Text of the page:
void SPIRead(unsigned char addr, int length, unsigned char *out) {
    //bring CS low to begin the cycle
    LATCbits.LATC2 = 0;

    //load and tx the address into the SPI output buffer, with the read flag set
    //[7] is the R/W bit (1 -> read), and [6:0] are the address bits
    SSPBUF = addr | 0b10000000;
    while(!SSPSTATbits.BF);

    for(int i = 0; i < length; i++) {
        //write out dummy data to clock the device
        SSPBUF = 0xFF;
        while(!SSPSTATbits.BF);
        out[i] = SSPBUF;
    }
    //bring CS high to end the cycle
    LATCbits.LATC2 = 1;
}

void SPIWrite(unsigned char addr, int length, unsigned char *in) {
    //bring CS low to begin the cycle
    LATCbits.LATC2 = 0;

    //load the address into the SPI output buffer, with the write flag set
    //[7] is the write bit (0 -> write), and [6:0] are the address bits
    //chop off the 7th bit of the address if it was set for some reason
    SSPBUF = addr & 0b01111111;
    while(!SSPSTATbits.BF);

    for(int i = 0; i < length; i++) {
        SSPBUF = in[i];
        while(!SSPSTATbits.BF);
    }

    LATCbits.LATC2 = 1;
}
void setupAccelerometer() {
    unsigned char data[2] = {
        0b01100111,     //data rate -> 100Hz (ODR = 0b0110)
                        //block update -> continuous (BDU -> 0b1)
                        //axis enable -> X, Y, Z enabled
        0b00100000      //AA filter bandwidth -> 800Hz (BW -> 0b00)
                        //scale selection -> +-16Oh G (FSCALE -> 0b011);
                        //self test disabled (ST -> 0b00)
                        //SPI mode -> 4 wire mode (SIM -> 0);
    };
    SPIWrite(0x20, 1, &data[0]);
    SPIWrite(0x24, 1, &data[1]);
}

Then, since the Y acceleration is really all I'm interested in (it's the one that's parallel with the motion of the card when shaken), I wrote a function to abstract that away too.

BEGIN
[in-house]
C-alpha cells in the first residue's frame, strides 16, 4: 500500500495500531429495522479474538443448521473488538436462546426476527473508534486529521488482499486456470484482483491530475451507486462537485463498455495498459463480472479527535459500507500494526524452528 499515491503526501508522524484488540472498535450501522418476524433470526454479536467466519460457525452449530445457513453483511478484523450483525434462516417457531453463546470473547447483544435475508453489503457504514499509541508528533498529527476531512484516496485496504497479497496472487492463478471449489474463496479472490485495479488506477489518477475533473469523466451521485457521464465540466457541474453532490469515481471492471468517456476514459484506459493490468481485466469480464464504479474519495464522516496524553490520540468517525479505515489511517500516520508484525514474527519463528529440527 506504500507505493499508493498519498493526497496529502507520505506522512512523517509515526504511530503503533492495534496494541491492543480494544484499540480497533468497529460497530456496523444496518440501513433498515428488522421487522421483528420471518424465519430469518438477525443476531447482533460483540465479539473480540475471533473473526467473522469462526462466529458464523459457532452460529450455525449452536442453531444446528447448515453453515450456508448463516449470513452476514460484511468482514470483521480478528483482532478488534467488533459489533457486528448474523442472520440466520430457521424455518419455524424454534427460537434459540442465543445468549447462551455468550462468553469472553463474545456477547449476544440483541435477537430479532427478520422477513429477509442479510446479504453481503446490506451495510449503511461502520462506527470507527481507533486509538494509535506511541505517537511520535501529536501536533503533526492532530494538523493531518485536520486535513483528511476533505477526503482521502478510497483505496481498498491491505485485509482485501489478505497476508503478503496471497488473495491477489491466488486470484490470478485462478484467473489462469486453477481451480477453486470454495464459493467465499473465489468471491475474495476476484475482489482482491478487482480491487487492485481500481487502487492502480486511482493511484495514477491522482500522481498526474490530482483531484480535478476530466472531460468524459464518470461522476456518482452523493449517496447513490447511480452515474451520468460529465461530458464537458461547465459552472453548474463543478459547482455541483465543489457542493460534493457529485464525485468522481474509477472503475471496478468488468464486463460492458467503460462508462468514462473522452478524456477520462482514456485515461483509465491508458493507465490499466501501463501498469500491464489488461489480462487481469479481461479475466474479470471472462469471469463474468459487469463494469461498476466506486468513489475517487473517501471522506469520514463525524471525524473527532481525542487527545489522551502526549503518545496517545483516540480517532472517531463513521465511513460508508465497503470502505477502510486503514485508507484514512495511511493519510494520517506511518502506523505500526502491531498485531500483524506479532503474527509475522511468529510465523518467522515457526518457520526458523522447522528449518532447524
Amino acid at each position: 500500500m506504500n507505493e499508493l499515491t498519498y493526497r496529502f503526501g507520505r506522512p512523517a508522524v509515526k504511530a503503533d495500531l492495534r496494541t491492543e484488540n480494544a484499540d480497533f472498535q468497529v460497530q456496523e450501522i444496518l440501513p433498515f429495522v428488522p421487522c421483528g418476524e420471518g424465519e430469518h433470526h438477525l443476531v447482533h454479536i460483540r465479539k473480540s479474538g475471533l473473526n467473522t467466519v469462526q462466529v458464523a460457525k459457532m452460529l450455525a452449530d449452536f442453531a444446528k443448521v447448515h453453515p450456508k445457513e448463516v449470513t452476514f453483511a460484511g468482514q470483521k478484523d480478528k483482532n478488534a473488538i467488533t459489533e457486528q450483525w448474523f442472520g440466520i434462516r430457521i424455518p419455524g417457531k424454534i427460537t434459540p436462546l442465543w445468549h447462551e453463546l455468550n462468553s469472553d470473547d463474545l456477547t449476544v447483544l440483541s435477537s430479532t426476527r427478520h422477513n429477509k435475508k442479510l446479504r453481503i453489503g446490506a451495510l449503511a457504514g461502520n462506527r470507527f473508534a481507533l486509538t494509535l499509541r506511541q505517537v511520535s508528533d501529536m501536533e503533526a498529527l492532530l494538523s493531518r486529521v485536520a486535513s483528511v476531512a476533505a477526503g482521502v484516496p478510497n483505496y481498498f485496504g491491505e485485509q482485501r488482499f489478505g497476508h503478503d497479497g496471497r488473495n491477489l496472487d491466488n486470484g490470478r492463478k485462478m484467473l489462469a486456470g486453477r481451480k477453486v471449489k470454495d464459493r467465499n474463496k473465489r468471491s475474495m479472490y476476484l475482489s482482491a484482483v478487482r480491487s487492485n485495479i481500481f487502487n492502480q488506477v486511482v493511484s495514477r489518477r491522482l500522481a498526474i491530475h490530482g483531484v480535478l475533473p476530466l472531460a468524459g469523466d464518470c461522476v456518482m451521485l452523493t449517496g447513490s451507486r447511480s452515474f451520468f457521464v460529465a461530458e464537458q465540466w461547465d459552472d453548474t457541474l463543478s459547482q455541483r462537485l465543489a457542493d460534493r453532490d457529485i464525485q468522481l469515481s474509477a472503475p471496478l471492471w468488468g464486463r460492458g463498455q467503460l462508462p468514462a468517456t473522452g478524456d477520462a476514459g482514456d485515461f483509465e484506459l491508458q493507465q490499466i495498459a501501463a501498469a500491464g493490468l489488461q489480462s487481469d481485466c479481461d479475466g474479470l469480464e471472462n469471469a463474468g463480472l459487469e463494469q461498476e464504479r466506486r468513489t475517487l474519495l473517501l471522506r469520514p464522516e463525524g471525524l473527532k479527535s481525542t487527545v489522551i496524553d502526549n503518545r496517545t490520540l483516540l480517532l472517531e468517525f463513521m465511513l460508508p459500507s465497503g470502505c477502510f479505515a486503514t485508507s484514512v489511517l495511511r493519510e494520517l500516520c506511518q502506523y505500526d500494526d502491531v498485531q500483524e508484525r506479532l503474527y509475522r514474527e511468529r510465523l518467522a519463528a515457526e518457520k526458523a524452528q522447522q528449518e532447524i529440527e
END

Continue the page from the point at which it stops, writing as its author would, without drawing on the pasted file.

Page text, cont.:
signed int getYAcceleration() {
    unsigned char yData[2];

    //TODO : optimize this to use the automatic address increment feature
    //       of the accelerometer's SPI interface
    SPIRead(0x2B, 1, &yData[0]);    //read the MSB 8 bits of the Y axis
    SPIRead(0x2A, 1, &yData[1]);    //read the LSB 8 bits of the Y axis

    return (yData[0] << 8) | yData[1];
}

At this point, I wanted to test my assumptions about what the acceleration would look like, as well as confirm that I was going to get a semblance of something that was periodic to actually use to time when to light the LEDs up. I wrote some code to stream the acceleration readings over the serial port. Running this code, I shook the card back and forth, collected the data, and plotted it. Here are the results of one of those tests.

image

As you can see, the periodicity is easily visible, and at this point I was pretty confident that I was going to be able to make this thing work.

using the data / timer-counter magic